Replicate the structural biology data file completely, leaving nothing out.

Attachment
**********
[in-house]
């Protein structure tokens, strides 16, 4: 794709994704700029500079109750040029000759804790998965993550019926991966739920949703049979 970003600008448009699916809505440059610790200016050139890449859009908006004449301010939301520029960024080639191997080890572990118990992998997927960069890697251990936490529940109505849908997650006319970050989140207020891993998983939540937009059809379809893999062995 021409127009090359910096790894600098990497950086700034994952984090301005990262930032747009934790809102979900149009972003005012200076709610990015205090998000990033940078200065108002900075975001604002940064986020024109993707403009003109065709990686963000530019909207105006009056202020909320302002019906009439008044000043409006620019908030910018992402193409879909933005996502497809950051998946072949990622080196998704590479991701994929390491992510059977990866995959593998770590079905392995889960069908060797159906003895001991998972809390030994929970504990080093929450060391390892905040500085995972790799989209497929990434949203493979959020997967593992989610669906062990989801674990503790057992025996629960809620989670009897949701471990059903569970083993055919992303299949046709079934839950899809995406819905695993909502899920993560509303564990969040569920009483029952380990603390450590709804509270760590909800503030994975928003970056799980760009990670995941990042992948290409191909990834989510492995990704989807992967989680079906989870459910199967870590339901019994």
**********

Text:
[in-house]
């Protein structure tokens, strides 16, 4: 794709994704700029500079109750040029000759804790998965993550019926991966739920949703049979 970003600008448009699916809505440059610790200016050139890449859009908006004449301010939301520029960024080639191997080890572990118990992998997927960069890697251990936490529940109505849908997650006319970050989140207020891993998983939540937009059809379809893999062995 021409127009090359910096790894600098990497950086700034994952984090301005990262930032747009934790809102979900149009972003005012200076709610990015205090998000990033940078200065108002900075975001604002940064986020024109993707403009003109065709990686963000530019909207105006009056202020909320302002019906009439008044000043409006620019908030910018992402193409879909933005996502497809950051998946072949990622080196998704590479991701994929390491992510059977990866995959593998770590079905392995889960069908060797159906003895001991998972809390030994929970504990080093929450060391390892905040500085995972790799989209497929990434949203493979959020997967593992989610669906062990989801674990503790057992025996629960809620989670009897949701471990059903569970083993055919992303299949046709079934839950899809995406819905695993909502899920993560509303564990969040569920009483029952380990603390450590709804509270760590909800503030994975928003970056799980760009990670995941990042992948290409191909990834989510492995990704989807992967989680079906989870459910199967870590339901019994």